Gold appeared about four feet down within the upper floor walls. As the plank removal reached this level, our team discovered that the formerly empty space in these thick walls was “full” of “paper”. From there on down; to the bottom foundation wall, each space (between the studs) was “packed solid” with “old paper”. Just like that; vertical shafts of nearly twenty feet each packed full of old paper. NEAT, even, stacked, DRY columns of old paper, side by side on three walls. The outer barn wall had nothing in it. The joke on that is that the original builders figured (?) “How they gonna know?” because “How they gonna get over there to see it?”. This is the group opinion as to why that wall was empty. The other three were not.

This was “no problem”. All they did was take off a couple of boards and then lift out “chunks” of “old paper”. They put the blocks in the truck and got it ...out of there. Since “most of it is dated from the 1800’s”, they figured it was “good” and they could “sell it”. So they started putting it in the shed behind the apartment. Then into the mother’s garage. “There really is a lot of it!” I was told.
There really IS a lot of it and it took ME micro seconds to begin a calculation as to “just what and how much” “there is”. I didn’t SAY anything, nor have I as I write. ALL I said was “How much you want for that?”
“Well, ah: We don’t know.”
“I’m interested”.
“Yeah, well, ah: We think it’s worth a lot.”
“It is.”
“Yeah, but, ah: HOW MUCH?”
“As much as you want to sell it for.”

There rests the commercial aspects to this moment. There have been some nuances added to it and I suspect... that as the string pulling puppeteers of the old book trade endeavor to fit their ASSES through the door of the... shed..., we’s ah gonna see some fine “opinions” about “what it is” and “how much its worth” “offered” before it’s a “done deal”.

Well, lay bibliolestes[3], you’s ah gonna run a gauntlet including your checkbook and the “reach bottom” of your formerly highly valued perfected “skills” before you’s ah gonna break into the clear PAST ME cause if these two kid’s and their illiterate agent don’t have enough fingers to do the calculations, I’s ah promise that I’S will give you ah goud-un. And I ain’t ah gonna use no DAMN bibliographies like you “I gotta look it up” zombies.
Current conditions rest as follows: After having a series of regional experts “look at it”, the team decided to relocate the lot so as to better protect it from “everything”. This has been done. Several experts have helped the wagon circling impulse by being very, ah, “pushy” “with us”. Thank you for doing this and I do believe it’ll be real hard for just “anyone” to see this whole lot now. I am letting nature take it course and… it is… for the marketing team has selected by themselves a portfolio of a core sample of what THEY feel is “good” to “SHOW”. They have “figured out” how many “things” “there are”; “22,000”. That’s a lot of finger counts for these new bibliophiles. They have, throughout this, told me of and... even shown me “things we found”. They have begrudgingly agreed not to throw out “ANYTHING AT ALL” although at first contact one will quickly deduce that they feel “some of it is no good”. Behind all of their marketing calculations is the resplendent verbal notification that “We really are able to figure this out; we’re learning fast”. This last, for the student of bibliographic studies, includes the antidote assessment that “TOO BAD this stuff doesn’t include the Civil WAR; then we’d REALLY have something”.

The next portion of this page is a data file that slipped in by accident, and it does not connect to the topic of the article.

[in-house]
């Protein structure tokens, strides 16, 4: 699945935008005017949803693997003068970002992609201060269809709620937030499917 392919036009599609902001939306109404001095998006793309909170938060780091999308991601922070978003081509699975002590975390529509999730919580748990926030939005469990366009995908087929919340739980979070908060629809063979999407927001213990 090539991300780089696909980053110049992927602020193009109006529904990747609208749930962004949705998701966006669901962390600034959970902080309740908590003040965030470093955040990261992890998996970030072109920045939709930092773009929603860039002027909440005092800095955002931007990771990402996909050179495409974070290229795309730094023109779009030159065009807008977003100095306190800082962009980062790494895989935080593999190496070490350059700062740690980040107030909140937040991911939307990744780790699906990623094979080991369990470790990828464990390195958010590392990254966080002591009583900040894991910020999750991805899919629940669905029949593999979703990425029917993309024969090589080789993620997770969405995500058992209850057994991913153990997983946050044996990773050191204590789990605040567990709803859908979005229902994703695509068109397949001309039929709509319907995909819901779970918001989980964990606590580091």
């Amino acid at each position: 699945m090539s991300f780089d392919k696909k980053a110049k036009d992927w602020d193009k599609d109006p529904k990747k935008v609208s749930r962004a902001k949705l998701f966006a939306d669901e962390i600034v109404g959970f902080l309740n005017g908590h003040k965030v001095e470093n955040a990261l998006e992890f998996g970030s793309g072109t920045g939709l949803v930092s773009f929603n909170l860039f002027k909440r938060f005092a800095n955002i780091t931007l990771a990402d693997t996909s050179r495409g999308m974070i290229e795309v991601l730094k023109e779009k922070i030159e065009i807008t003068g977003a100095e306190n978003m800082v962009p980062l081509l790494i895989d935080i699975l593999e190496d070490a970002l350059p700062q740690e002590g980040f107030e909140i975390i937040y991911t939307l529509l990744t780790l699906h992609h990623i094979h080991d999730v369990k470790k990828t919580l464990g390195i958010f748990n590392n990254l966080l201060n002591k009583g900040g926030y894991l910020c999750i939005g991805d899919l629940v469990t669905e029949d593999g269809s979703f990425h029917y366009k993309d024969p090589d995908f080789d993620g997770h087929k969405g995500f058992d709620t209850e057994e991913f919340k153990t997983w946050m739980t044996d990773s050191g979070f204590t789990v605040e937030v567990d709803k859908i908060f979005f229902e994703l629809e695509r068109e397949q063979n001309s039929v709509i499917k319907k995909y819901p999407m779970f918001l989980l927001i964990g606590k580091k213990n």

The discovery does not included the Civil War for the most recent date of ANY of the paper is 1856. The earliest date? It is, TO DATE, a 1742 Boston theological pamphlet (“about God”). Is there a lot of “18th Century” and “Colonial” “material”? No. How do I know? I have had plenty of time to review the chunks and purvey my thoughts. The paper that packed the shafts was gathered rapidly and locally at the time the walls were built, PROBABLY as the walls “went up”. Above the farm was the publishing house of central Maine (the Augusta area) while below one garnered “toward Portland” imprints. It appears that “What ever you got” was, randomly, pushed down into the shafts. BLOCKS of newspapers “saved”, religious dogma “un-circulated” and the delightful “household ephemera” “not collated” were... SHOVED into place forming layer cakes of BIBLIO “IT’S A GAS TO LOOK AT!” “stuff”. Leaf by leaf may be easily lifted to “get to” the “next one”. All and any printing that would fit seems to have gone down the shafts so, for example, one may find “a stack” of a broadside for a church supper “on the Kennebec This Sunday!”. Or the lone, lost and scrappy hand bill imprinted “Boston, 1801”. Which of these is “better” and how are the curators of this collection doing at inventorying their acquisition? As I said; I am letting nature take a natural course. It is.

While the reader may churn in one’s chair and the ephemerist may palpitate, sweat and then ...feel faint; any sort of dizzy spell will not get you past the more professional check writing teams I’s already am sure have “got on this”. Good luck; visit our store when your in the area but, please... DON’T tell me what you “think” about it or... what I “should do” especially ... if I “get it”.

[1] Bibliognostes: "One knowing in title pages, colophons, editions, dates and place printed, printers and all the minutiae of …rare books".[2]: “ICE”, from the riv-ah, cut in the win-ta, was “an industry” “along the ...riv-ah”. Here found was an ice house BIGGER then usual but surely not “big enough” to be an “Ice Factory”. “Sold some, prob-blie” was the logical use.[3] Bibliolestes: "a book-robber or plunderer".